SchoolFamily Voices

Connie McCarthy is passionate about her work as a teacher of young children. She has devoted her entire career to making sure that her students do well at school, right from the start. Connie has an undergraduate degree in Elementary Education, and a Master’s Degree in Special Education. She has been teaching first grade in East Providence, R.I. for 23 years, where she received the distinction of “Highly Qualified Teacher” by the Rhode Island State Board of Regents. Connie also taught nursery school for four years, and published numerous articles on early education in East Bay Newspapers in Bristol, R.I. She’s also been published in PTO Today Magazine. She lives with her husband, Brian, and has a daughter and a son, both young adults. Connie enjoys reading, writing about elementary education, and taking long walks with friends. During summer vacations, she likes to travel with her husband. She also loves reading readers’ comments on her weekly blog posts.

Where Have Children's Good Manners Gone?

Often I find myself asking, “What’s happened to basic good manners these days?” 

Last week I was having a conversation with another teacher in our school corridor. As we were chatting, two students plowed right between us, bumping us with their backpacks!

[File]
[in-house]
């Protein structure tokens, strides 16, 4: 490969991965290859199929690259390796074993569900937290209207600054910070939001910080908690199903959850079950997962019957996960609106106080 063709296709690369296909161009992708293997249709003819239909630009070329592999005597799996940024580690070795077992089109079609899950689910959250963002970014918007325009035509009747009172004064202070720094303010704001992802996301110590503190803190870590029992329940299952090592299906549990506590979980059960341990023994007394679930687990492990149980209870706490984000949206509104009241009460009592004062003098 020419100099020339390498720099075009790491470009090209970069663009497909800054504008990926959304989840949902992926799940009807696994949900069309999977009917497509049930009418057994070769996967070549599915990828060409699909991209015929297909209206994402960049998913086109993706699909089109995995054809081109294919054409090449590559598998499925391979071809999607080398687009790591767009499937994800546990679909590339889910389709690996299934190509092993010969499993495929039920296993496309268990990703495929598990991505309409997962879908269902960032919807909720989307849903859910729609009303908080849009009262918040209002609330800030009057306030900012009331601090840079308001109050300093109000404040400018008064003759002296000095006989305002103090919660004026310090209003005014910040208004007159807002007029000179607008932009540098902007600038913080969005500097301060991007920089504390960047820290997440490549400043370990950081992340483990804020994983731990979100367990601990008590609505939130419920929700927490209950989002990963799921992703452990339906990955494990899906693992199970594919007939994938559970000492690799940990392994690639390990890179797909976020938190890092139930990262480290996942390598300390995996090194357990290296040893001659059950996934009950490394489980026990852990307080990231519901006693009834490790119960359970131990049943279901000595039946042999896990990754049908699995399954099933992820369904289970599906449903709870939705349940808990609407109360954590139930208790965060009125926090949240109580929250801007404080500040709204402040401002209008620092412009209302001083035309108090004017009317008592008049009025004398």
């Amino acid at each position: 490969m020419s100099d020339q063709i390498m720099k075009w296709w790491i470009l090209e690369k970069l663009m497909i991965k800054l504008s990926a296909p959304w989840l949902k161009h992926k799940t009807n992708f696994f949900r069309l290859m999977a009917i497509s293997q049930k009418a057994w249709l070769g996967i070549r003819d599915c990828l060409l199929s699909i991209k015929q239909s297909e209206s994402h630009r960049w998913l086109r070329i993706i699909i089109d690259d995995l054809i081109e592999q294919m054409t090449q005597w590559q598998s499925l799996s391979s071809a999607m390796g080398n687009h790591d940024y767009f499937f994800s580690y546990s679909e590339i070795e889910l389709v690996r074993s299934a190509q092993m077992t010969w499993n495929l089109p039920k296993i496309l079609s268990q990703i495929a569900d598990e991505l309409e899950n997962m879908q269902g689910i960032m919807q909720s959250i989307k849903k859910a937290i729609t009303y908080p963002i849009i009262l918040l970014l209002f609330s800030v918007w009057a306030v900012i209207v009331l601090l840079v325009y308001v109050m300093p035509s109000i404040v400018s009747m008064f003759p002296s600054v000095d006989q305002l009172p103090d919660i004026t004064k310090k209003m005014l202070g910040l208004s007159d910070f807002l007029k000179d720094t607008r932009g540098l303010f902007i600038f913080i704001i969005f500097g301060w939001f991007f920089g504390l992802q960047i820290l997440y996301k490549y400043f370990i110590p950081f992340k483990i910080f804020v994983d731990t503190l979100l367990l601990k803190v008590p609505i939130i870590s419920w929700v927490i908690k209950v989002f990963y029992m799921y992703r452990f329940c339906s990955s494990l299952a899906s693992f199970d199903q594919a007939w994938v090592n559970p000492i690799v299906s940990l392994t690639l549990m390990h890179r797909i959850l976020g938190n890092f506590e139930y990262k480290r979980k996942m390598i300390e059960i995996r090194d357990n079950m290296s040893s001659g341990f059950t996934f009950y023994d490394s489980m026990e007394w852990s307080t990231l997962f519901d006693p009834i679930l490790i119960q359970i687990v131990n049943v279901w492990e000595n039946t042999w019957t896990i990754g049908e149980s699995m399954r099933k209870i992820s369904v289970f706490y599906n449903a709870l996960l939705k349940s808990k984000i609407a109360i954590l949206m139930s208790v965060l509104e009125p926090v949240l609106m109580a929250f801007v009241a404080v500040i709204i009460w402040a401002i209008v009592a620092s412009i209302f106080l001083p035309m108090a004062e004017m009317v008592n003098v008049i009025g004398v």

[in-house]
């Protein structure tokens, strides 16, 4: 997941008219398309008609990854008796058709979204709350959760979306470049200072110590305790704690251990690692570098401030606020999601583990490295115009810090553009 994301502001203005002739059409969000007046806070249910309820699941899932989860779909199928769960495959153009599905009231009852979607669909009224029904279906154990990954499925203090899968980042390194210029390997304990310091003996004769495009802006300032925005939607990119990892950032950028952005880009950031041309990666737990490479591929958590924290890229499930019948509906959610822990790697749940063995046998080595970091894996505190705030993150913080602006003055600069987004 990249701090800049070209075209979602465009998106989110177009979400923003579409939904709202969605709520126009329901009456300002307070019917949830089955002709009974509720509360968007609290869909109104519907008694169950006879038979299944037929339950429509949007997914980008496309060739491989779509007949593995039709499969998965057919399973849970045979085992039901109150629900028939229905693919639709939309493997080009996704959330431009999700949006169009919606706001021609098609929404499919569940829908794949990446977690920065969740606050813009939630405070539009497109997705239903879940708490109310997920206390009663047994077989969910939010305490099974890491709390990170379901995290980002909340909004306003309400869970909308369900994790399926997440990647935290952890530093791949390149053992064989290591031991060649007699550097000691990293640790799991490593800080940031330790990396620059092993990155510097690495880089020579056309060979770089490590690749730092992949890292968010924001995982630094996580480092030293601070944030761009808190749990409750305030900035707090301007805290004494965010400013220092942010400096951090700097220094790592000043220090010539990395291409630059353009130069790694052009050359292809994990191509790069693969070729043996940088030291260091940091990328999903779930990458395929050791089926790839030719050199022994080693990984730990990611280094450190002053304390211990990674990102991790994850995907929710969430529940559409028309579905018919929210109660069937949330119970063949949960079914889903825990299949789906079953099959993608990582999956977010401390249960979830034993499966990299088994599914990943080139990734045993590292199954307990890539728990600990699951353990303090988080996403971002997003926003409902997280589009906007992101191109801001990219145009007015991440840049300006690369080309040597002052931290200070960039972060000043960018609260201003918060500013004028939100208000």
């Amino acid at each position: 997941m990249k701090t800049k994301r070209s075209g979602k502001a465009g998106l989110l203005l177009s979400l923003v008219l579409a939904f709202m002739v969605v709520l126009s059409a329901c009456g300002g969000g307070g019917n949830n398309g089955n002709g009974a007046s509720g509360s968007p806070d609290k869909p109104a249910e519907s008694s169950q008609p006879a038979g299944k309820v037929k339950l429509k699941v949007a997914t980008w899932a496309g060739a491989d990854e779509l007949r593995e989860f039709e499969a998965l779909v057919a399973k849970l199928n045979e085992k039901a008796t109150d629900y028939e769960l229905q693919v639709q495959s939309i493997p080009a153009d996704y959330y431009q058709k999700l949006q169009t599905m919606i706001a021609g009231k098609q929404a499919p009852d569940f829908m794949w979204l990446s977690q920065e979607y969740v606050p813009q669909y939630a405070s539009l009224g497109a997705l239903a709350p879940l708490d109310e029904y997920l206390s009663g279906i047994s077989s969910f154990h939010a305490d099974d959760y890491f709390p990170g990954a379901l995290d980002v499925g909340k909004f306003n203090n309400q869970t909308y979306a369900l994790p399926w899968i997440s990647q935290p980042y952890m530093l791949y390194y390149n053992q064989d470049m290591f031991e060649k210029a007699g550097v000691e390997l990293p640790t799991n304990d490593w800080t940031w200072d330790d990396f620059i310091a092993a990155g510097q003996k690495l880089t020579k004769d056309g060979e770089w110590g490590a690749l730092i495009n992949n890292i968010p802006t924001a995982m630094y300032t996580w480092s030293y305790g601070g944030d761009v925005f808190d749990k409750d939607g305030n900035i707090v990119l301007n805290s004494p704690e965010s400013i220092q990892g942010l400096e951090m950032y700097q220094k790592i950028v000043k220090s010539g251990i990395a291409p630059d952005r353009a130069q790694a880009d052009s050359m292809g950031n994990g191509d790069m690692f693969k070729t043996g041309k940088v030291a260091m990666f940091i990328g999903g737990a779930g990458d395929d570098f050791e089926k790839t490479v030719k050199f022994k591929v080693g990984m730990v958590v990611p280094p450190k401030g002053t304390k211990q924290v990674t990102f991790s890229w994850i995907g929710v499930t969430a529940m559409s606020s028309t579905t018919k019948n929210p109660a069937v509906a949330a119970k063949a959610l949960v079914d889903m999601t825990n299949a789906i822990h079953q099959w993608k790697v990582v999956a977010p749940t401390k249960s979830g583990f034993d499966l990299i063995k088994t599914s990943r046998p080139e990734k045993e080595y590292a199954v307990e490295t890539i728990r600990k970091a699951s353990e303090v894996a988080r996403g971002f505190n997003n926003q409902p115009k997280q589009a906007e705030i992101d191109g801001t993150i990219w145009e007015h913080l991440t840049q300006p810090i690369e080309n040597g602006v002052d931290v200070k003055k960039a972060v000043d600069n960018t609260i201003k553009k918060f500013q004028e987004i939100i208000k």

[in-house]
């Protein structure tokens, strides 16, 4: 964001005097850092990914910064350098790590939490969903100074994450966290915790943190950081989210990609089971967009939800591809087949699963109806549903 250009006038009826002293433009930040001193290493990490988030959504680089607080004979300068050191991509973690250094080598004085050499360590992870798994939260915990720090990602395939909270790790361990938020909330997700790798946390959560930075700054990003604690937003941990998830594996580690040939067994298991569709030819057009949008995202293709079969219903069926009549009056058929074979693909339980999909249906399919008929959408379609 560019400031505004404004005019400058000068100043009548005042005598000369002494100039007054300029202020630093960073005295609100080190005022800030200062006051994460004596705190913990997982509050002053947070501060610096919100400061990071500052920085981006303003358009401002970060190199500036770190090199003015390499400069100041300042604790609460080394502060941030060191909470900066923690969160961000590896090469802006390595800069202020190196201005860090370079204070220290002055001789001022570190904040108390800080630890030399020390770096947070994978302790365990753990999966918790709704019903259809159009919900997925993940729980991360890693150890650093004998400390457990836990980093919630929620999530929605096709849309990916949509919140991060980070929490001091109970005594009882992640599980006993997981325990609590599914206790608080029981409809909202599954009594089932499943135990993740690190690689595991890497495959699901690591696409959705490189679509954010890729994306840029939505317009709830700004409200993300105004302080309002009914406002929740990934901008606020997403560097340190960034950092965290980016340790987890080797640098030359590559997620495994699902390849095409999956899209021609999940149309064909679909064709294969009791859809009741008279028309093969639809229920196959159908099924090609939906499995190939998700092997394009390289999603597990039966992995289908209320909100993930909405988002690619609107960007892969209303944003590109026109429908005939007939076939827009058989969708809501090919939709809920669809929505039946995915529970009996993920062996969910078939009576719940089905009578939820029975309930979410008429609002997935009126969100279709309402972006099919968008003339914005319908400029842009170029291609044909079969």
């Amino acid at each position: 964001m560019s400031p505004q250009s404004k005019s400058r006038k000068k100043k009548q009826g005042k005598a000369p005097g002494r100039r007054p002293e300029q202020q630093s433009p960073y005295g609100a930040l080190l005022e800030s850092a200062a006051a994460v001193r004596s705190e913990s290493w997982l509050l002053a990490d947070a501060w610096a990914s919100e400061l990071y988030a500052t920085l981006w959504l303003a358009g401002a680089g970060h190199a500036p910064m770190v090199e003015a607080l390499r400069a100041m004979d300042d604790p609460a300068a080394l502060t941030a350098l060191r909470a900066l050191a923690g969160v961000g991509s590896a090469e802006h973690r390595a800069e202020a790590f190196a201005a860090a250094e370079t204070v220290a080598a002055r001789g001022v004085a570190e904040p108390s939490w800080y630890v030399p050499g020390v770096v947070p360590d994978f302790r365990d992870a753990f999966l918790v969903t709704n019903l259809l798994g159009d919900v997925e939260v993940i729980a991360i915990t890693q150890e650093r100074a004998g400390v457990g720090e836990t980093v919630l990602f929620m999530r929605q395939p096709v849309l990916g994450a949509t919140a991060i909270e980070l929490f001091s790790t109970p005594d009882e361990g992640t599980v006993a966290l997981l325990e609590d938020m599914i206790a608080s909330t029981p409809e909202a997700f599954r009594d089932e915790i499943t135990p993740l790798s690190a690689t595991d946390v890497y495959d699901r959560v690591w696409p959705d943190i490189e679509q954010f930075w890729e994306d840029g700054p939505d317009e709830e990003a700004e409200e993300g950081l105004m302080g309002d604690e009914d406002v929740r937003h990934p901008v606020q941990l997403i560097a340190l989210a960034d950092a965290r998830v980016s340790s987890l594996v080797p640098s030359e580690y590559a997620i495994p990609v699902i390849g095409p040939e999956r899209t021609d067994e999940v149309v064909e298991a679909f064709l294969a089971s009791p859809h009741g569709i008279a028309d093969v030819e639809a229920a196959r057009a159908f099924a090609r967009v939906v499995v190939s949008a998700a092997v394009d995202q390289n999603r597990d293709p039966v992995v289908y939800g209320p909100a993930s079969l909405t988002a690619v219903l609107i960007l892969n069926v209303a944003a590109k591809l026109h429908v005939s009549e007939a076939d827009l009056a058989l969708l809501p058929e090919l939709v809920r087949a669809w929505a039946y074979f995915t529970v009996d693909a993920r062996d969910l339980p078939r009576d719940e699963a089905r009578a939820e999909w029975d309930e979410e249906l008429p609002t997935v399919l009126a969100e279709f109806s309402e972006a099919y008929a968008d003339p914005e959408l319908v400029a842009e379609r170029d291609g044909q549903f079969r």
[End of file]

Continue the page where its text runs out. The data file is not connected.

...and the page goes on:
I immediately made that a “teachable” moment and patiently explained to the students that when adults are talking, you either walk around them, or stop and say, “Excuse me.” I knew that those children were not intentionally being impolite; they just didn’t realize that they should have stopped.

Good manners should start at a young age. They don’t cost anything, yet integrating them into your child’s life can be quite valuable. Having good manners makes a child standout in a very positive way.

Here are eight basic rules of good manners that every child should easily master before starting kindergarten.

  • Always say “Please” when asking for something, and “Thank you” when receiving it.
  • When someone says “Thank you” to you the correct response is “You’re welcome.”
  • Look at a person when they are speaking to you.
  • Don’t interrupt, unless it is an emergency.
  • If you bump into someone say “Excuse me.”
  • Cough and sneeze into the crook of your arm. 
  • Don’t ever laugh at, or make fun of, other people.
  • Clean up any messes you make.

Instilling good manners in children can dramatically affect the quality of their life…and get them noticed for all the right reasons!

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#1 Greedharee Tharmanansingh 2011-11-24 16:50

You are perfectly right. This i a big problem today at schools. Not only children even teacher colleagues have forgotten some simple good manners. How do you feel when you say good morning and there is no answer from the other side!

By the way can use some of your articles to quote in my blog?


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